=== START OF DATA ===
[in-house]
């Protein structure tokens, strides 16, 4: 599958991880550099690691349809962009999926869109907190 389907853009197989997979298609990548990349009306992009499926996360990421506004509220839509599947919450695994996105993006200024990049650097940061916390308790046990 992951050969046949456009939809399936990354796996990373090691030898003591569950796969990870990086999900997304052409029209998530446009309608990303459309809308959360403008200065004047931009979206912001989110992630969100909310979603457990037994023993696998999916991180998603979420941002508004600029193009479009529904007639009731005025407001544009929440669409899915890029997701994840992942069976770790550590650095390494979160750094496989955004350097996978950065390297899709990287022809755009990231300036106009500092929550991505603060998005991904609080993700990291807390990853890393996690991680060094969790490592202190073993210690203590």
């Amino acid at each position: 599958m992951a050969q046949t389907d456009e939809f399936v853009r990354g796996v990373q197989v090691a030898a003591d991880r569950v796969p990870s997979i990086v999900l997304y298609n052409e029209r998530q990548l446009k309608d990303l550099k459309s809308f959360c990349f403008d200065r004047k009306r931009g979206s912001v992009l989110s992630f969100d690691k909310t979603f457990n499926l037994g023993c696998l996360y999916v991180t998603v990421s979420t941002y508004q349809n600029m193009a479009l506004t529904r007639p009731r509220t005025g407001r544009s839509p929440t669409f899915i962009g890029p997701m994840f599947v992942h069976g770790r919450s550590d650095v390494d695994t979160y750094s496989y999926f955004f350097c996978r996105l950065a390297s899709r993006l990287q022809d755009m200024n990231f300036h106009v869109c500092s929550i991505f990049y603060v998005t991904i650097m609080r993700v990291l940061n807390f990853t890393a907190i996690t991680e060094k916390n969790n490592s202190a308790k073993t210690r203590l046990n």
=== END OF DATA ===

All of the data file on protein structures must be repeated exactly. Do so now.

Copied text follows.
[in-house]
């Protein structure tokens, strides 16, 4: 599958991880550099690691349809962009999926869109907190 389907853009197989997979298609990548990349009306992009499926996360990421506004509220839509599947919450695994996105993006200024990049650097940061916390308790046990 992951050969046949456009939809399936990354796996990373090691030898003591569950796969990870990086999900997304052409029209998530446009309608990303459309809308959360403008200065004047931009979206912001989110992630969100909310979603457990037994023993696998999916991180998603979420941002508004600029193009479009529904007639009731005025407001544009929440669409899915890029997701994840992942069976770790550590650095390494979160750094496989955004350097996978950065390297899709990287022809755009990231300036106009500092929550991505603060998005991904609080993700990291807390990853890393996690991680060094969790490592202190073993210690203590």
């Amino acid at each position: 599958m992951a050969q046949t389907d456009e939809f399936v853009r990354g796996v990373q197989v090691a030898a003591d991880r569950v796969p990870s997979i990086v999900l997304y298609n052409e029209r998530q990548l446009k309608d990303l550099k459309s809308f959360c990349f403008d200065r004047k009306r931009g979206s912001v992009l989110s992630f969100d690691k909310t979603f457990n499926l037994g023993c696998l996360y999916v991180t998603v990421s979420t941002y508004q349809n600029m193009a479009l506004t529904r007639p009731r509220t005025g407001r544009s839509p929440t669409f899915i962009g890029p997701m994840f599947v992942h069976g770790r919450s550590d650095v390494d695994t979160y750094s496989y999926f955004f350097c996978r996105l950065a390297s899709r993006l990287q022809d755009m200024n990231f300036h106009v869109c500092s929550i991505f990049y603060v998005t991904i650097m609080r993700v990291l940061n807390f990853t890393a907190i996690t991680e060094k916390n969790n490592s202190a308790k073993t210690r203590l046990n």